MF – What’s that?

JW – The Huffington Post recognized how profound some of this stuff was and they are running articles that I’m writing. The book can be found in every Barnes and Noble in America, but you can’t find it in Lifeway or at Parables, or in Family Bookstores what was the Zondervan chain. It isn’t there because there is such a denial of this problem. That’s huge! It isn’t just pedophile priests and it isn’t just crazy people like who kidnap people like Elizabeth Smart or the situation like here in Atlanta where a pastor is messing around with little boys. This is big time stuff in nearly every major church and Christian ministry in America.

MF - I’m running into the same type of thing with my book The Keystone Kid because it uses some language in it. I can contact 50 churches about going in and doing a presentation that deals with abuse and I may find 2 that let me come in and do it. There seems to be a lot better reception from the non Christian world than even within the Christian world.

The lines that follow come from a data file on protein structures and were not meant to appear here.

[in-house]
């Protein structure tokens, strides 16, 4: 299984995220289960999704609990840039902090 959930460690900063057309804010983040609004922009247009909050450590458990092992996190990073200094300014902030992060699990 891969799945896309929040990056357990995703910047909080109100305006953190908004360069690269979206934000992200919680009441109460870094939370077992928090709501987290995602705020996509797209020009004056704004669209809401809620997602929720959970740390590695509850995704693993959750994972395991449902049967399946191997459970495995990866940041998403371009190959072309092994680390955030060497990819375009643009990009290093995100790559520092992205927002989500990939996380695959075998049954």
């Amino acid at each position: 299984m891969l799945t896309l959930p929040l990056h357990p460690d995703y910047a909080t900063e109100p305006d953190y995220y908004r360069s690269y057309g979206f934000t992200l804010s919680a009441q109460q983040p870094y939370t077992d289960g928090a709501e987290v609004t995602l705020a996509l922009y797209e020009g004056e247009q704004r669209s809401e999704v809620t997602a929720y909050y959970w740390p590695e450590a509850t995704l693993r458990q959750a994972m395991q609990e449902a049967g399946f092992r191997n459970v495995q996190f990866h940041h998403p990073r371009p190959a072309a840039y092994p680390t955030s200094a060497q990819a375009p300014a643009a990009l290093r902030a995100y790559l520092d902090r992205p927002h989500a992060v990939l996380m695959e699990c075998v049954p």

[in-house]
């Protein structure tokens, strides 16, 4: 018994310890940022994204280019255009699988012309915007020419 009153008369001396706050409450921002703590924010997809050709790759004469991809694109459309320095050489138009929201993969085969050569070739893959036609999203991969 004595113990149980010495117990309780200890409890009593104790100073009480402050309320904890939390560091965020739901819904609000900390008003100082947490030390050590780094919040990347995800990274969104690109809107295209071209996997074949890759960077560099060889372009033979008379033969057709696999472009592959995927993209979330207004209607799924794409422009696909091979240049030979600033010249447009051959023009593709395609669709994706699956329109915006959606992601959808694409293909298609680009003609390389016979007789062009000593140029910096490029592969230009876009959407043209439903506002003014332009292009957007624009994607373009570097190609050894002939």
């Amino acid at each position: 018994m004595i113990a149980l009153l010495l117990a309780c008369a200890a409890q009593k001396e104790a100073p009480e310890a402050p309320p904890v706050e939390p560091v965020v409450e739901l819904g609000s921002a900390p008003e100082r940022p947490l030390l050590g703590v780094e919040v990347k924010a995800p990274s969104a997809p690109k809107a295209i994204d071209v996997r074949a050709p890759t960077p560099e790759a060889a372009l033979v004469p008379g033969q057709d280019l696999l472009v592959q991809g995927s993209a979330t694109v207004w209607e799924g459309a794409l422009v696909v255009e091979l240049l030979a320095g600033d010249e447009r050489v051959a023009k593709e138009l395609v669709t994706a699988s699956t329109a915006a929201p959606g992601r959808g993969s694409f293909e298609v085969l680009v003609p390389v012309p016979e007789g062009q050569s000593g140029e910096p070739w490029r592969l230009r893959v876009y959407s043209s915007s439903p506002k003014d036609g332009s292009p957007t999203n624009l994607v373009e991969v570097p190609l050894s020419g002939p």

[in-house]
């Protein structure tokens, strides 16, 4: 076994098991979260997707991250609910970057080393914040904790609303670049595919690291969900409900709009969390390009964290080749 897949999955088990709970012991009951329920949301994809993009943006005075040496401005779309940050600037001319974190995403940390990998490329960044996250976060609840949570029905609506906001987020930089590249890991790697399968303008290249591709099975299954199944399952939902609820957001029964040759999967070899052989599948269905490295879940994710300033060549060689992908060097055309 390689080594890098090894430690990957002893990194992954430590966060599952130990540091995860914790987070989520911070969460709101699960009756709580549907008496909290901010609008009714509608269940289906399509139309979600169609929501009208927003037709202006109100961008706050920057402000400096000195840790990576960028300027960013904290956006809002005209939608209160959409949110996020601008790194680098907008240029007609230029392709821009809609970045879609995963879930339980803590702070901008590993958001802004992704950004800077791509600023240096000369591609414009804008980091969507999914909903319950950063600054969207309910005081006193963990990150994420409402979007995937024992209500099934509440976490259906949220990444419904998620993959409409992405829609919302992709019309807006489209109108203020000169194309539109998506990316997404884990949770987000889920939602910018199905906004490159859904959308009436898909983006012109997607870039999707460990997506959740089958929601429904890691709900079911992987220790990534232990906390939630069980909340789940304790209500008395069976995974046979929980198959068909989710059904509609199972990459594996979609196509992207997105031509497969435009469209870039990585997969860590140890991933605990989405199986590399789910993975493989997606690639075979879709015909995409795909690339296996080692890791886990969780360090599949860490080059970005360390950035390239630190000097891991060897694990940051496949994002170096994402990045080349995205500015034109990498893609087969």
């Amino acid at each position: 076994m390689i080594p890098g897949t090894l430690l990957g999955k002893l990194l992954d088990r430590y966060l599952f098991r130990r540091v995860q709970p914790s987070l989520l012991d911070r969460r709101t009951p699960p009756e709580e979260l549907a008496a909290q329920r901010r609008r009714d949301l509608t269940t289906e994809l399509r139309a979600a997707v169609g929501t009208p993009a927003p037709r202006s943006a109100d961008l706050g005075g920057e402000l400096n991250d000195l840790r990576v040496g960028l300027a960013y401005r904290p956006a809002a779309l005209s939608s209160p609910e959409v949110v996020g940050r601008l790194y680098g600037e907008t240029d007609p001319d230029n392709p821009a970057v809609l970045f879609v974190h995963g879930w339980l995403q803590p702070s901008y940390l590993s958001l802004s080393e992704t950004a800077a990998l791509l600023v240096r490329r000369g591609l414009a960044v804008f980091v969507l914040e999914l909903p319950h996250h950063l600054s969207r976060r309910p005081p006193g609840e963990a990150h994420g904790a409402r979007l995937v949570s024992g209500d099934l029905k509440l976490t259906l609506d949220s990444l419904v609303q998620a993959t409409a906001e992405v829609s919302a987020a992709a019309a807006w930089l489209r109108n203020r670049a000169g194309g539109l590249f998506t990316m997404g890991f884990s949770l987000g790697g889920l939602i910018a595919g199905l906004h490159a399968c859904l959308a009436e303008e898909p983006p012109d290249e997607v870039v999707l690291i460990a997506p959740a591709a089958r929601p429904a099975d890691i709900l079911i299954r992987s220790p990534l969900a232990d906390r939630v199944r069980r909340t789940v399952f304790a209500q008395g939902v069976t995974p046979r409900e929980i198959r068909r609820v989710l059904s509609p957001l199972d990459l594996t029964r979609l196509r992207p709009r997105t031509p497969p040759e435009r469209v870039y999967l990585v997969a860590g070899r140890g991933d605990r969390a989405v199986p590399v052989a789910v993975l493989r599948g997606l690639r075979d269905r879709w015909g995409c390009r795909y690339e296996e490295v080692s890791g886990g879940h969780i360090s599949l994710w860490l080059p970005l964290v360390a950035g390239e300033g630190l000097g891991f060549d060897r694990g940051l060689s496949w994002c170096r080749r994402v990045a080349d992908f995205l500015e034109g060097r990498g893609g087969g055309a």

JW – Yes!

MF – Why do you think it is that the church is seems to be sweeping the issue under the rug and not dealing with it?

JW – They don’t like the reality of it. It really is so different than it was in the time of Christ. Once Jesus was resurrected, and Pentecost came, and the church started to move away from what we read in the Bible and become an institution, they consistently tried to squelch anything that had to do with the truth. I find that these churches are remarkably in denial. There is a narcissism that is at the head of some of these major ministries, where their view of reality is their own grandiose perception that they have been anointed with a kind of God consciousness. When people get in the way they are just like ‘off with their head’, and they damage people right and left. I’ve worked with major Christian ministries for over a quarter of a century and I have seen it in nearly every one of them where there is this kind of pattern of abuse that exists. Yet, at the same time, there is this love for the lost, the people that they don’t know, but the people they are abusing; they end up not caring two wits about them. They discard them and say a quick prayer and they are done.

MF – While you have kind of answered it to some extent, what moved you to write the book?